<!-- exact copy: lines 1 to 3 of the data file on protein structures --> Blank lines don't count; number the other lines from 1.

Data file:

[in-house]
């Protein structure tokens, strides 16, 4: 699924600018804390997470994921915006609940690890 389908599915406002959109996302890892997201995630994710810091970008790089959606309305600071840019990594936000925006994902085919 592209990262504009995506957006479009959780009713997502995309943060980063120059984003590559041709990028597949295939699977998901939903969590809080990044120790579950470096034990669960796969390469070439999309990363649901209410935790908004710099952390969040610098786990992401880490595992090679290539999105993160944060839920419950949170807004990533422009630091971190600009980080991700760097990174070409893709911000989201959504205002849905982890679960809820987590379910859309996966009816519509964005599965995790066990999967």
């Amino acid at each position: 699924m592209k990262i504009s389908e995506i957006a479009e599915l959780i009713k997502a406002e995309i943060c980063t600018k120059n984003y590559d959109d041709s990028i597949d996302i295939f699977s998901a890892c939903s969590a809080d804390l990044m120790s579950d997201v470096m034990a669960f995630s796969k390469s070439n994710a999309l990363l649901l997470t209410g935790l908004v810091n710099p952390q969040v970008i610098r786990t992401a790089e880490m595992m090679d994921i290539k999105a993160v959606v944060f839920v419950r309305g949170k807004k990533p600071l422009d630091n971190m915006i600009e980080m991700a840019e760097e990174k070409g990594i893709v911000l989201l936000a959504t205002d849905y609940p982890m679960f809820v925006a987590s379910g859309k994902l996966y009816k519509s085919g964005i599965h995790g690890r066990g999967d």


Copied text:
[in-house]
């Protein structure tokens, strides 16, 4: 699924600018804390997470994921915006609940690890 389908599915406002959109996302890892997201995630994710810091970008790089959606309305600071840019990594936000925006994902085919 592209990262504009995506957006479009959780009713997502995309943060980063120059984003590559041709990028597949295939699977998901939903969590809080990044120790579950470096034990669960796969390469070439999309990363649901209410935790908004710099952390969040610098786990992401880490595992090679290539999105993160944060839920419950949170807004990533422009630091971190600009980080991700760097990174070409893709911000989201959504205002849905982890679960809820987590379910859309996966009816519509964005599965995790066990999967």
């Amino acid at each position: 699924m592209k990262i504009s389908e995506i957006a479009e599915l959780i009713k997502a406002e995309i943060c980063t600018k120059n984003y590559d959109d041709s990028i597949d996302i295939f699977s998901a890892c939903s969590a809080d804390l990044m120790s579950d997201v470096m034990a669960f995630s796969k390469s070439n994710a999309l990363l649901l997470t209410g935790l908004v810091n710099p952390q969040v970008i610098r786990t992401a790089e880490m595992m090679d994921i290539k999105a993160v959606v944060f839920v419950r309305g949170k807004k990533p600071l422009d630091n971190m915006i600009e980080m991700a840019e760097e990174k070409g990594i893709v911000l989201l936000a959504t205002d849905y609940p982890m679960f809820v925006a987590s379910g859309k994902l996966y009816k519509s085919g964005i599965h995790g690890r066990g999967d």